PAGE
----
I sat at work in the darkened staff room, my head clutched in a death-grip by my sweaty hands - again. It was only 10:00 a.m., and already I knew I could not endure another six and a half hours at work. What must my employer think? I had already missed 4 days of work this month due to these crummy migraines, and the month wasn't even half over. I can't go on like this. I have to do something, think of something. I looked at the three different bottles of pain killers I pulled from my purse. Eyeing them, I thought, Hmmm, wouldn't it be nice to sleep and sleep and sleep and... I was horrified at the thought that came next, so I quickly ushered it from my mind, and went to the computer instead. I started an Internet search for Migraines, Head and Neck Pain, Chronic Pain, etc. I stopped searching when I read the question, "Are you tired of taking medication to alleviate your migraines? Stop masking the problem. Fix the problem!" (or something like that.) My over-tired and drug-induced-foggy brain was skeptical. Yeah right, I wish. But really, what did I have to lose? So, with skepticism pushed aside, I made the call.
What I learned was really so simple, and yet I - nor the doctors at my medical clinic - never considered treatment was possible. My spine was in a serious state of degeneration. I knew the whiplash I sustained years earlier had caused problems, but I was told nothing could be done beyond physiotherapy, massage, and pain management. We were wrong, so wrong. A short anatomy lesson here will help explain this.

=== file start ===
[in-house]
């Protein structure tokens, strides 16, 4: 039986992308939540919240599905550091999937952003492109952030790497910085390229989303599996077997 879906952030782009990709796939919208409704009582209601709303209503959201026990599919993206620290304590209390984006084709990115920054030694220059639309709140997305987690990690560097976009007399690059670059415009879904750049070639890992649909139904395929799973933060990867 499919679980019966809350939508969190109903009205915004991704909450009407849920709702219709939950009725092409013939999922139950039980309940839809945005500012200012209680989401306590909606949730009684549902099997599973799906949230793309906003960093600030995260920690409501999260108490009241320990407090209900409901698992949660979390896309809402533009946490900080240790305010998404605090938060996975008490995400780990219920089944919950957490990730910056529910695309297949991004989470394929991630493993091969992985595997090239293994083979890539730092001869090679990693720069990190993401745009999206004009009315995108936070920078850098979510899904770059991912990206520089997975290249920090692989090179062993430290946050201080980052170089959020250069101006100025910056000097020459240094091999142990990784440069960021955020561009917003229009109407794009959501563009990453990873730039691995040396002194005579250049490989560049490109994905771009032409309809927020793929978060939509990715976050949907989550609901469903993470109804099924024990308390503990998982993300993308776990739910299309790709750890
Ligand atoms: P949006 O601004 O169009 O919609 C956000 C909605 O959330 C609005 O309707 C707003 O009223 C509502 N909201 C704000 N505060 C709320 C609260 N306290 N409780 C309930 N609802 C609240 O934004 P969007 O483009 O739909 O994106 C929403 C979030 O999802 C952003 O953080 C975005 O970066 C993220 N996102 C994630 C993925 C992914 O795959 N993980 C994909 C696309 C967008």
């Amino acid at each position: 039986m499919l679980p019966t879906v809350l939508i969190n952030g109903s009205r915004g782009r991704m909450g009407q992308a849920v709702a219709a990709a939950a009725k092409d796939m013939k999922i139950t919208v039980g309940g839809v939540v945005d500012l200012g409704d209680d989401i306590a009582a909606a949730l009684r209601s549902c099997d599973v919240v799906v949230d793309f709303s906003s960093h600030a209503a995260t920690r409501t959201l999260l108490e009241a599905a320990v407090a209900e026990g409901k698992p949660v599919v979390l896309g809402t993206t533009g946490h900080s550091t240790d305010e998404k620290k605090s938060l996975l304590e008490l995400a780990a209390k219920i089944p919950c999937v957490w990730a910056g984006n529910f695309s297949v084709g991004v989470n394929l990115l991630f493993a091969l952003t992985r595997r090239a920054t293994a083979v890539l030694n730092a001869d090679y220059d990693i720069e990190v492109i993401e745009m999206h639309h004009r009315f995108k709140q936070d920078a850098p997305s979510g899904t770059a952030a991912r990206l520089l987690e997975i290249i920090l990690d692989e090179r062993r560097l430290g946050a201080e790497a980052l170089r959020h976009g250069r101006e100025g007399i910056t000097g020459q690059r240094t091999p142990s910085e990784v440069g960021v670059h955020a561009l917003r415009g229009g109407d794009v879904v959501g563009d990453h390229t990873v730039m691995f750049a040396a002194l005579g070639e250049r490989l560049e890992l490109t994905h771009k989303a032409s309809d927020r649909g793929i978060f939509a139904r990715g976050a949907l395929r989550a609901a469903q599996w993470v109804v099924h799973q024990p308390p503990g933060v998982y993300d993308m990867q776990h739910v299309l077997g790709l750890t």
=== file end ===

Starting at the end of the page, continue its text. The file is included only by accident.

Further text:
The function of the spine is to house and protect the spinal cord, as we know. The spine is made of bony structures - vertebrae - and softer, flexible cartilage - the discs. The rather delicate spinal cord runs from the brain through this "canal". Nerves exit the spinal column at various points along the way, delivering vital information from the brain to all structures and organs throughout the body, and also return information to the brain.